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The Sign of the Beaver by Elizabeth George…
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The Sign of the Beaver (original 1983; edition 2011)

by Elizabeth George Speare (Author)

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5,640751,299 (3.78)59
Left alone to guard the family's wilderness home in eighteenth-century Maine, a boy is hard-pressed to survive until local Indians teach him their skills.
Member:Yazvac
Title:The Sign of the Beaver
Authors:Elizabeth George Speare (Author)
Info:HMH Books for Young Readers (2011), Edition: Reissue, 144 pages
Collections:Your library
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The Sign of the Beaver by Elizabeth George Speare (1983)

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» See also 59 mentions

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  lcslibrarian | Aug 13, 2020 |
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  lcslibrarian | Aug 13, 2020 |
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  lcslibrarian | Aug 13, 2020 |
Excellent book, OK story. It's oddly split in my head. What actually happens is minor - boy stays alone on the new family homestead in early Maine, runs into trouble, is helped by local Indians, happy ending. What makes the book amazingly good is what it _doesn't_ do - it treats the natives (OK, it does call them Indians) neither as savages to be taught white-man's ways, nor as Noble Savages who are magically in tune with Nature etc. They're people; they know how to live in that place (the white boy is shown a lot of food, tools, and methods of hunting he doesn't know), but it's not some magical thing inherent in their race, it's just, well, they live there. The white boy (I've forgotten all the names already) is teaching the native boy to read, at his grandfather's request/order; in return, he's getting a lot of help surviving alone. By the end of the book they've earned each other's respect - again, not magical best friends forever, but "this is a person I respect and admire for who they are". When I finished the book, my first thought was "this is the way it's supposed to be written". I'm not certain I'll want to reread - again, the story itself is slight - but I don't want to lose track of it. ( )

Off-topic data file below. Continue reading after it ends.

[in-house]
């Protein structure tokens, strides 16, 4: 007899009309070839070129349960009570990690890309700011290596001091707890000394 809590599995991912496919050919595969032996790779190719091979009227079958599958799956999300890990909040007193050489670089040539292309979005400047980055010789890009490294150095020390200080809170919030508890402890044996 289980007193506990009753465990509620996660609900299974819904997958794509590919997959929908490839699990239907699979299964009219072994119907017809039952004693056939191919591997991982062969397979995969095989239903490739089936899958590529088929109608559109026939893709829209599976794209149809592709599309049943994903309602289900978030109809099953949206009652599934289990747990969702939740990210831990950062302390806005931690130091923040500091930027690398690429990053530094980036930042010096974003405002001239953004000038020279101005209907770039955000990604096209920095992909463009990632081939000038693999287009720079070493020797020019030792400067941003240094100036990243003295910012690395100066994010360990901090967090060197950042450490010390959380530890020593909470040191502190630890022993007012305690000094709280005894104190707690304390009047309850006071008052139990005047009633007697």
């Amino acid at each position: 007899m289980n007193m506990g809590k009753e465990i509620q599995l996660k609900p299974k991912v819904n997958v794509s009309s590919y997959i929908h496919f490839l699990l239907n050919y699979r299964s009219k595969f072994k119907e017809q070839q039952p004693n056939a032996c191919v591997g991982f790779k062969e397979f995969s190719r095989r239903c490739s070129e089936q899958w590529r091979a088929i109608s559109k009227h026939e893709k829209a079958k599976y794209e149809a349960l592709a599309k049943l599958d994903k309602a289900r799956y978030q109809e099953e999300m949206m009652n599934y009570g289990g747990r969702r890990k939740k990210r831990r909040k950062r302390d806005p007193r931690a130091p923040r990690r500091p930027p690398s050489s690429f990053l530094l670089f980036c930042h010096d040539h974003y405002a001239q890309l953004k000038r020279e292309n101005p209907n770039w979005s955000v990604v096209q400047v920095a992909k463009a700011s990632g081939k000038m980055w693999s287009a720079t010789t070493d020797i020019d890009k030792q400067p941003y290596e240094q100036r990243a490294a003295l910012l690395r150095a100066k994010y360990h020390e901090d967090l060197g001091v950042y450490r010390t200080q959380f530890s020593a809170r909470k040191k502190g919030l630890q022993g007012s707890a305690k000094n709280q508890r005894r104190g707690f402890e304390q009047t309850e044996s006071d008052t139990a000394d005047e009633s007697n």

jjmcgaffey | Mar 6, 2020 |
This book provides many lessons and takes the reader on an adventure through the entire story. Matt is a very brave, 12 year old boy taking on the wilderness alone. He learns a lot about trust and patience. ( )
  kaileestrand | Feb 4, 2020 |
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The students ... were vocal and articulate in their responses to Speare's depiction of Attean's speech as grunts. I can still hear their voices, 18 years later, as they "talked back" to Speare.